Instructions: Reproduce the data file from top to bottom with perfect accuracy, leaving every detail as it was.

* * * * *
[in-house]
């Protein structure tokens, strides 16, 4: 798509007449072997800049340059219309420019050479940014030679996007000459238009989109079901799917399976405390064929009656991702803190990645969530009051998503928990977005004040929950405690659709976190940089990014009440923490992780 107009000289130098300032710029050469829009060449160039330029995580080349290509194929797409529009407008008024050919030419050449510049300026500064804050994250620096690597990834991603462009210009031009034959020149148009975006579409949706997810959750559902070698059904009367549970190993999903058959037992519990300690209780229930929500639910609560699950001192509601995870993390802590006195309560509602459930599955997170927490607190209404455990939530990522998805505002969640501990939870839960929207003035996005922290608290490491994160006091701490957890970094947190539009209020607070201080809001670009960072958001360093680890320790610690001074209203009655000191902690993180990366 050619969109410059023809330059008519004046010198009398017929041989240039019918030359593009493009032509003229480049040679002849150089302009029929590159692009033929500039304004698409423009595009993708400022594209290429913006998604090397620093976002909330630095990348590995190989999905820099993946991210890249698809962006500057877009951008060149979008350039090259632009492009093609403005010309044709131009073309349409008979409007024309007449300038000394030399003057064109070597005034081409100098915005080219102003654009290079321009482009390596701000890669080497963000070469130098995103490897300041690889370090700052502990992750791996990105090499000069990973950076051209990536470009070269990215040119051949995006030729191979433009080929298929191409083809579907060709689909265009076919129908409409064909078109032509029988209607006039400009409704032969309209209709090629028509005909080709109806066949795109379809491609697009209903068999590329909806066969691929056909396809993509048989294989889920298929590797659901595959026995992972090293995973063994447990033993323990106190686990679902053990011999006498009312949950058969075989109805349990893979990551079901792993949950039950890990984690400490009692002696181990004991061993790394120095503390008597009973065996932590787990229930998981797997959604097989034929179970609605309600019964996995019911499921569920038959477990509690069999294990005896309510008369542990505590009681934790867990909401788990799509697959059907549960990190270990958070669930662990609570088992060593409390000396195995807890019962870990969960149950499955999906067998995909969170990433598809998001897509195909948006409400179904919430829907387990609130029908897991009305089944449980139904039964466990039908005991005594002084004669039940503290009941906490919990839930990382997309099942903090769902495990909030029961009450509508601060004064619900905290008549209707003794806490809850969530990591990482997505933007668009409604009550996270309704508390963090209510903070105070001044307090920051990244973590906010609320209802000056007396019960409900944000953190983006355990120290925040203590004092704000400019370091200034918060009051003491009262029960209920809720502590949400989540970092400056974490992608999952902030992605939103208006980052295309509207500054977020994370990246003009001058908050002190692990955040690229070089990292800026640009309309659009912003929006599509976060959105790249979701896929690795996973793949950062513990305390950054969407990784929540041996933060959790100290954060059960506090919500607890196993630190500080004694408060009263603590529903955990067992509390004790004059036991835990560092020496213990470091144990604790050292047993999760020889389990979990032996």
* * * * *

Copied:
[in-house]
């Protein structure tokens, strides 16, 4: 798509007449072997800049340059219309420019050479940014030679996007000459238009989109079901799917399976405390064929009656991702803190990645969530009051998503928990977005004040929950405690659709976190940089990014009440923490992780 107009000289130098300032710029050469829009060449160039330029995580080349290509194929797409529009407008008024050919030419050449510049300026500064804050994250620096690597990834991603462009210009031009034959020149148009975006579409949706997810959750559902070698059904009367549970190993999903058959037992519990300690209780229930929500639910609560699950001192509601995870993390802590006195309560509602459930599955997170927490607190209404455990939530990522998805505002969640501990939870839960929207003035996005922290608290490491994160006091701490957890970094947190539009209020607070201080809001670009960072958001360093680890320790610690001074209203009655000191902690993180990366 050619969109410059023809330059008519004046010198009398017929041989240039019918030359593009493009032509003229480049040679002849150089302009029929590159692009033929500039304004698409423009595009993708400022594209290429913006998604090397620093976002909330630095990348590995190989999905820099993946991210890249698809962006500057877009951008060149979008350039090259632009492009093609403005010309044709131009073309349409008979409007024309007449300038000394030399003057064109070597005034081409100098915005080219102003654009290079321009482009390596701000890669080497963000070469130098995103490897300041690889370090700052502990992750791996990105090499000069990973950076051209990536470009070269990215040119051949995006030729191979433009080929298929191409083809579907060709689909265009076919129908409409064909078109032509029988209607006039400009409704032969309209209709090629028509005909080709109806066949795109379809491609697009209903068999590329909806066969691929056909396809993509048989294989889920298929590797659901595959026995992972090293995973063994447990033993323990106190686990679902053990011999006498009312949950058969075989109805349990893979990551079901792993949950039950890990984690400490009692002696181990004991061993790394120095503390008597009973065996932590787990229930998981797997959604097989034929179970609605309600019964996995019911499921569920038959477990509690069999294990005896309510008369542990505590009681934790867990909401788990799509697959059907549960990190270990958070669930662990609570088992060593409390000396195995807890019962870990969960149950499955999906067998995909969170990433598809998001897509195909948006409400179904919430829907387990609130029908897991009305089944449980139904039964466990039908005991005594002084004669039940503290009941906490919990839930990382997309099942903090769902495990909030029961009450509508601060004064619900905290008549209707003794806490809850969530990591990482997505933007668009409604009550996270309704508390963090209510903070105070001044307090920051990244973590906010609320209802000056007396019960409900944000953190983006355990120290925040203590004092704000400019370091200034918060009051003491009262029960209920809720502590949400989540970092400056974490992608999952902030992605939103208006980052295309509207500054977020994370990246003009001058908050002190692990955040690229070089990292800026640009309309659009912003929006599509976060959105790249979701896929690795996973793949950062513990305390950054969407990784929540041996933060959790100290954060059960506090919500607890196993630190500080004694408060009263603590529903955990067992509390004790004059036991835990560092020496213990470091144990604790050292047993999760020889389990979990032996």